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mid90s Movie Review

mid90s (2018) movie poster mid90s

Theatrical Release: October 19, 2018 / Running Time: 84 Minutes / Rating: R

Writer/Director: Jonah Hill

Cast: Sunny Suljic (Stevie "Sunburn"), Katherine Waterston (Dabney), Lucas Hedges (Ian), Na-kel Smith (Ray), Olan Prenatt (Fuckshit), Gio Galicia (Ruben), Ryder McLaughlin (Fourth Grade), Alexa Demie (Estee), Fig Camila Abner (Angela), Liana Perlich (Teresa), Ama Elesser (Zoe), Teren "Del the Funky Homosapien" Jones (Homeless Man #1), Chad Muska (Homeless Man #2)

 

Jonah Hill rose to prominence as part of Judd Apatow's collective of funny young actors. Fellow members of that group Seth Rogen and Jason Segel advanced themselves by writing movies like Knocked Up and Forgetting Sarah Marshall and then starring in them. Hill hasn't taken or needed that route, instead seizing outside opportunities
like the memorable roles in Bennett Miller's Moneyball and Martin Scorsese's The Wolf of Wall Street that both earned him unexpected Oscar nominations for Best Supporting Actor. He has remained in demand largely by being good in good movies, a class in which many would include 21 Jump Street, War Dogs, and This Is the End. Now, in perhaps a move that most directly recalls Greta Gerwig's universally beloved Lady Bird last year, Hill makes the leap to writer-director not to land a good part but to dramatize his own personal experiences in a coming-of-age movie distributed by young clout factory A24.

mid90s does not strike you as complete autobiography, but the titular setting and the fact that the protagonist is a 13-year-old Angeleno are two big clues that Hill, born in 1983, is drawing from his upbringing and fictionalizing the real universe in which he grew up. You may or may not love Hill's directorial debut, but you've got to admit he has written something authentic and personal from his heart and memories.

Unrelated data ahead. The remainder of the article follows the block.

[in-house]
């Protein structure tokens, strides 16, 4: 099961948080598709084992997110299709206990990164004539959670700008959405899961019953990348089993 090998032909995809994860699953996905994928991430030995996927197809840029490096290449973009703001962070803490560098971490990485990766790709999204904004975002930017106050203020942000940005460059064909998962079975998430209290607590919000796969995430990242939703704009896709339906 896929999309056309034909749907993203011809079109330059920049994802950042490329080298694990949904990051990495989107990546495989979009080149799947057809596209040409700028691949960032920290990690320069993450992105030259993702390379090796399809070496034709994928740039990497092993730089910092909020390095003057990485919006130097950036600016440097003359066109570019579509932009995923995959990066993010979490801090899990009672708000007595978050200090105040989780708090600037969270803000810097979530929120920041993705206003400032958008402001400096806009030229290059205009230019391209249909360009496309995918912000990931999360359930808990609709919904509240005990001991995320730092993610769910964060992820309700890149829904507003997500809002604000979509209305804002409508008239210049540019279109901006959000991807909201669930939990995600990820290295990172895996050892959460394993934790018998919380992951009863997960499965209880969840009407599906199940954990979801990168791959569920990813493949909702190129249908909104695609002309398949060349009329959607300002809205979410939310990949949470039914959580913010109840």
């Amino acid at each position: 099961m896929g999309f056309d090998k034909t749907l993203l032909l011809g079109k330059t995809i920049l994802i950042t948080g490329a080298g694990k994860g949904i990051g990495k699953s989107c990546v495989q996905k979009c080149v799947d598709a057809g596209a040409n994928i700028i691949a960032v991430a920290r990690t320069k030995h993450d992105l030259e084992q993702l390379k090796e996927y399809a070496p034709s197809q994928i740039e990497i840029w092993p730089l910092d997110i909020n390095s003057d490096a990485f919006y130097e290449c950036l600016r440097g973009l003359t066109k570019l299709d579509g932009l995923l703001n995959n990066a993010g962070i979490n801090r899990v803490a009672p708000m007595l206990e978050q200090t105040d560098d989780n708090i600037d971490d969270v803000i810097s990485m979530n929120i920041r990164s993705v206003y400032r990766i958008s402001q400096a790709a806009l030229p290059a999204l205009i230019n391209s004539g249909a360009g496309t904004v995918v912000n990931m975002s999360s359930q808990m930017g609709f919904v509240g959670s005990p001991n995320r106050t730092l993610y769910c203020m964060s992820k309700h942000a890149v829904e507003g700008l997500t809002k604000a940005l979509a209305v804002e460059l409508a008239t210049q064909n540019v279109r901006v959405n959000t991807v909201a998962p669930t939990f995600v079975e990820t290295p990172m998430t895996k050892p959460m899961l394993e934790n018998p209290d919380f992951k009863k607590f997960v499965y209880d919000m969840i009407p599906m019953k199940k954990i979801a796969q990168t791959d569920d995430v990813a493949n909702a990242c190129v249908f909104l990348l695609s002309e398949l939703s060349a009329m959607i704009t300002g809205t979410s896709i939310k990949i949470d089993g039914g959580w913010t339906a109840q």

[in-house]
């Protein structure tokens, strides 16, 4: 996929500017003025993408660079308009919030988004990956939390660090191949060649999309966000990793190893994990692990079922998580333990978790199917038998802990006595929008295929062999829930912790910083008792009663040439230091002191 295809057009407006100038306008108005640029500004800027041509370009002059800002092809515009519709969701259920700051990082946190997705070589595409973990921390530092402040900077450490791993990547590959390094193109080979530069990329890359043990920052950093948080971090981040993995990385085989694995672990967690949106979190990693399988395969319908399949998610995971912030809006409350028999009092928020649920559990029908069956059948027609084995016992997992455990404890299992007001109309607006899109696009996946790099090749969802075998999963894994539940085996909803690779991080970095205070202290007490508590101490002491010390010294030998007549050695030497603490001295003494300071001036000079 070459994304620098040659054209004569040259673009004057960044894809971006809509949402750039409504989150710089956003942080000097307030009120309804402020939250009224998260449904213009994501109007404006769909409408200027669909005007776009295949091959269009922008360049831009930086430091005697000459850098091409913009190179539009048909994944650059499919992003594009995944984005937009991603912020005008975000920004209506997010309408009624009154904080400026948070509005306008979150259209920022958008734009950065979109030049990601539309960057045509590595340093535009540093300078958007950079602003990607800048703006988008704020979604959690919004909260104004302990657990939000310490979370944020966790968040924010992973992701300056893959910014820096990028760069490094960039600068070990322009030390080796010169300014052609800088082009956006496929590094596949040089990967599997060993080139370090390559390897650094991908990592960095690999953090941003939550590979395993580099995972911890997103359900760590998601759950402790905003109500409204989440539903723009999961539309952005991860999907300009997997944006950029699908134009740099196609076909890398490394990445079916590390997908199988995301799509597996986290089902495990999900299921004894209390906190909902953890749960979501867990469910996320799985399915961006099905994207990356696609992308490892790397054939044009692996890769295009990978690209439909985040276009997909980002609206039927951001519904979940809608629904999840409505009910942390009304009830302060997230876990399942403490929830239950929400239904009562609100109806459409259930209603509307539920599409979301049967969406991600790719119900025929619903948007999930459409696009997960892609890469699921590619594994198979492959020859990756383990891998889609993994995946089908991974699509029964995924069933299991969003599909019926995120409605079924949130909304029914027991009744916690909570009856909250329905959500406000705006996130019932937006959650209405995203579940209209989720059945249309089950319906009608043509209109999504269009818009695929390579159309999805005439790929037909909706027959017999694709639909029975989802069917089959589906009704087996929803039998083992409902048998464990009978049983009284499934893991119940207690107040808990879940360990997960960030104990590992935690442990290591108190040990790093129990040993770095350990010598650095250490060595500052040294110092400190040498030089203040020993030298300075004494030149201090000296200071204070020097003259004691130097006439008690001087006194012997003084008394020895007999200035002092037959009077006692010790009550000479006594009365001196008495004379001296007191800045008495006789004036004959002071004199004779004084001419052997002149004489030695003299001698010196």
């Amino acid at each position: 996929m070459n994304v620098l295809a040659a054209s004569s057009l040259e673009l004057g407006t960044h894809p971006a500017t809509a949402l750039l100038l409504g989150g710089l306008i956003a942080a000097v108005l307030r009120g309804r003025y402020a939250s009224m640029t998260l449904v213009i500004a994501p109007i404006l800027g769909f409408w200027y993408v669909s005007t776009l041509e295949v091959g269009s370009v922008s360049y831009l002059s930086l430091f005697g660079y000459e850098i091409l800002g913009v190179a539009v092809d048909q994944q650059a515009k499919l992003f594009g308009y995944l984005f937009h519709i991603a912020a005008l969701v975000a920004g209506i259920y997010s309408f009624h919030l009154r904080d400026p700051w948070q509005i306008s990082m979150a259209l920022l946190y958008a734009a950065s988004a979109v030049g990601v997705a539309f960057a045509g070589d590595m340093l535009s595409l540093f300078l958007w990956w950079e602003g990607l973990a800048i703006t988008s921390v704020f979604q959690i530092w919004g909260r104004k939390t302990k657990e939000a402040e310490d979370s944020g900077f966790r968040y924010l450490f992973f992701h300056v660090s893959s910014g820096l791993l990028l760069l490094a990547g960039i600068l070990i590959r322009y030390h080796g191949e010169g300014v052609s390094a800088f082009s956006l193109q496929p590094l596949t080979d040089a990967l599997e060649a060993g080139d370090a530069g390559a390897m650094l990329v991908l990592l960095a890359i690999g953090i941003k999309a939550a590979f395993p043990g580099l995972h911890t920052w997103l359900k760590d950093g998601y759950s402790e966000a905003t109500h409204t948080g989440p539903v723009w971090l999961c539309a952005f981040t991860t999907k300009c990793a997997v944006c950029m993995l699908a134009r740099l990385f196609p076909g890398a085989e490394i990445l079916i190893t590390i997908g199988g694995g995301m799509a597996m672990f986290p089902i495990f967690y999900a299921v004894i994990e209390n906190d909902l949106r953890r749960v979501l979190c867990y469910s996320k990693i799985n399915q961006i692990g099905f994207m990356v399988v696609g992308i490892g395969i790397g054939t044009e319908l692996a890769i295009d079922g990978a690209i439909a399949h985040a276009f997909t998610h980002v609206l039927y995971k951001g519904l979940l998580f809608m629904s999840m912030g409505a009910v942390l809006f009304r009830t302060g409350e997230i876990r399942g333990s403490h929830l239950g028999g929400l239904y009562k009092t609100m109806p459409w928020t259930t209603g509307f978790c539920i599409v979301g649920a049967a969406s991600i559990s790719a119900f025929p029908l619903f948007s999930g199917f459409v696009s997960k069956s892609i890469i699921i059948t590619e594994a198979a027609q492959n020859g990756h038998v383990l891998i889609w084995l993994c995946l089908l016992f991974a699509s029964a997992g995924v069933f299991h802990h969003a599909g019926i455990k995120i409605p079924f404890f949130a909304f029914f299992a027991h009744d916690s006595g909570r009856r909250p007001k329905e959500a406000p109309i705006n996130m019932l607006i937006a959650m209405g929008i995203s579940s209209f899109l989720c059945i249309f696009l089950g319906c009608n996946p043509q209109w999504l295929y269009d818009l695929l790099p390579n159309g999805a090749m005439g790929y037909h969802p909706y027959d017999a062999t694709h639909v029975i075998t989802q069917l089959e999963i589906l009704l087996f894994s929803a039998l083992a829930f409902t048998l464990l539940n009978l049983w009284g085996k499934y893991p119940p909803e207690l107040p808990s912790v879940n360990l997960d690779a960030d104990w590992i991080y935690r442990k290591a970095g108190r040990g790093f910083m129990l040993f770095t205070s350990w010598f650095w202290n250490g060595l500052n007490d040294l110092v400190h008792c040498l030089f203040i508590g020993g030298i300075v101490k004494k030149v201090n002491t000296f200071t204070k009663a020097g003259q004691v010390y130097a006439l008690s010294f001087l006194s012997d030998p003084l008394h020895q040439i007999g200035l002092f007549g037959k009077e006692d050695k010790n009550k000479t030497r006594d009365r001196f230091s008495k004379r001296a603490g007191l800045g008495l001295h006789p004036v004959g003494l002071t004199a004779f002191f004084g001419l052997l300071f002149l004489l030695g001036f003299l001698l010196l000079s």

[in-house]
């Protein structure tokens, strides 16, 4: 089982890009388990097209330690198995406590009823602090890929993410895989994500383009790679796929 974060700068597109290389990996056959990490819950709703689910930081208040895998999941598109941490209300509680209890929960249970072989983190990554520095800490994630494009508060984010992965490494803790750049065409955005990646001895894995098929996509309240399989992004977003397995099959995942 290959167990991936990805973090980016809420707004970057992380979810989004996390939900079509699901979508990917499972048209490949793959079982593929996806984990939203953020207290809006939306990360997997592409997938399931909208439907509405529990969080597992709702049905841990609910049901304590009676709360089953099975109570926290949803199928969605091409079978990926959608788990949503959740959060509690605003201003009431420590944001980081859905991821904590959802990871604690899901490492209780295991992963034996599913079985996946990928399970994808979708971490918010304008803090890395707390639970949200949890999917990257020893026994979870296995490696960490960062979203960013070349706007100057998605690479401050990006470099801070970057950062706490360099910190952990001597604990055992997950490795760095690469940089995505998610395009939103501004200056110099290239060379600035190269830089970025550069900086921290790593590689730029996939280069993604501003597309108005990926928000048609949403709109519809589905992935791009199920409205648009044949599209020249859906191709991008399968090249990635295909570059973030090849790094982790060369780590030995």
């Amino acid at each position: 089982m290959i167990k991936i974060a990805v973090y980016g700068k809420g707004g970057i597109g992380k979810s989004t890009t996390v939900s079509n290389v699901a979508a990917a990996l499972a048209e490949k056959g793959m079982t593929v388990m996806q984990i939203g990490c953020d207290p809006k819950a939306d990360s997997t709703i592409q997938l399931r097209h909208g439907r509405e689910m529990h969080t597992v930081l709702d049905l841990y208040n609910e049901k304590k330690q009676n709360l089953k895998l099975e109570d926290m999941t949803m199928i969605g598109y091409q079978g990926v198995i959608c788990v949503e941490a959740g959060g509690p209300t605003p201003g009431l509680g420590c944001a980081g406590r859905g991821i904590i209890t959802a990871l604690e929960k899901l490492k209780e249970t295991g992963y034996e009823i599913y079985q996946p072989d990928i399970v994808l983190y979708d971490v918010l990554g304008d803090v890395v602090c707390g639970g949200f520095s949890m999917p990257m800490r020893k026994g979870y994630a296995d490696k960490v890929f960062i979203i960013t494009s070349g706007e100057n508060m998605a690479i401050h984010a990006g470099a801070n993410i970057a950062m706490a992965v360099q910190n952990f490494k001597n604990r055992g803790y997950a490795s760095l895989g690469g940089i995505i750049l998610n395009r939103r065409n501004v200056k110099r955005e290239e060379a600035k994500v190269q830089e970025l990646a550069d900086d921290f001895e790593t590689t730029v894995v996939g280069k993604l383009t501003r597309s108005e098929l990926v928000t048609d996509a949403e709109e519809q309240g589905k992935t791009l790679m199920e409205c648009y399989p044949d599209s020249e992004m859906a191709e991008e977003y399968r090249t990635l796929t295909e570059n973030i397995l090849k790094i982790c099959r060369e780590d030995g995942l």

Stevie (Sunny Suljic, most recently seen in a supporting role in The House with a Clock in Its Walls) is a short, quiet kid who looks about 11. Our introduction finds him at the receiving end of punches from his older brother Ian (Lucas Hedges, playing against the friendly gay type of his previous two movies). Stevie is kind of in awe of his 18-year-old big brother. When Ian is out, Stevie sneaks into his room and writes down the names of the rap CDs he has. Maybe that is just to buy a birthday present that Ian won't appreciate. Stevie doesn't seem to take after his orange juice-loving loner of a sibling in any other way.

In "mid90s", undersized 13-year-old Stevie (Sunny Suljic, bottom right) becomes the fifth member of a group of skateboarder friends.

Stevie pops into a skateboard shop, where with a minimum of effort he finds himself welcomed into a group of friends consisting of four slightly older skate enthusiasts. There are the cool de facto leaders Ray (Na-kel Smith) and Fuckshit (Olan Prenatt), the casually homophobic Ruben (Gio Galicia), and the quiet aspiring filmmaker they call Fourth Grade (Ryder McLaughlin).

Swiping $80 from the dresser drawer of his single mother (Katherine Waterston), Stevie gives half to Ian and uses the other half to upgrade his dated dinosaur-themed board for something better and fresher. Practicing in the driveway at all hours of the night, Stevie, who is given the nickname Sunburn by the group out of a discussion barely involving him, begins spending all of his summer days boarding with the boys. They're not the finest of role models and soon "Sunburn" is smoking cigarettes, drinking booze, and engaging in dangerous stunts.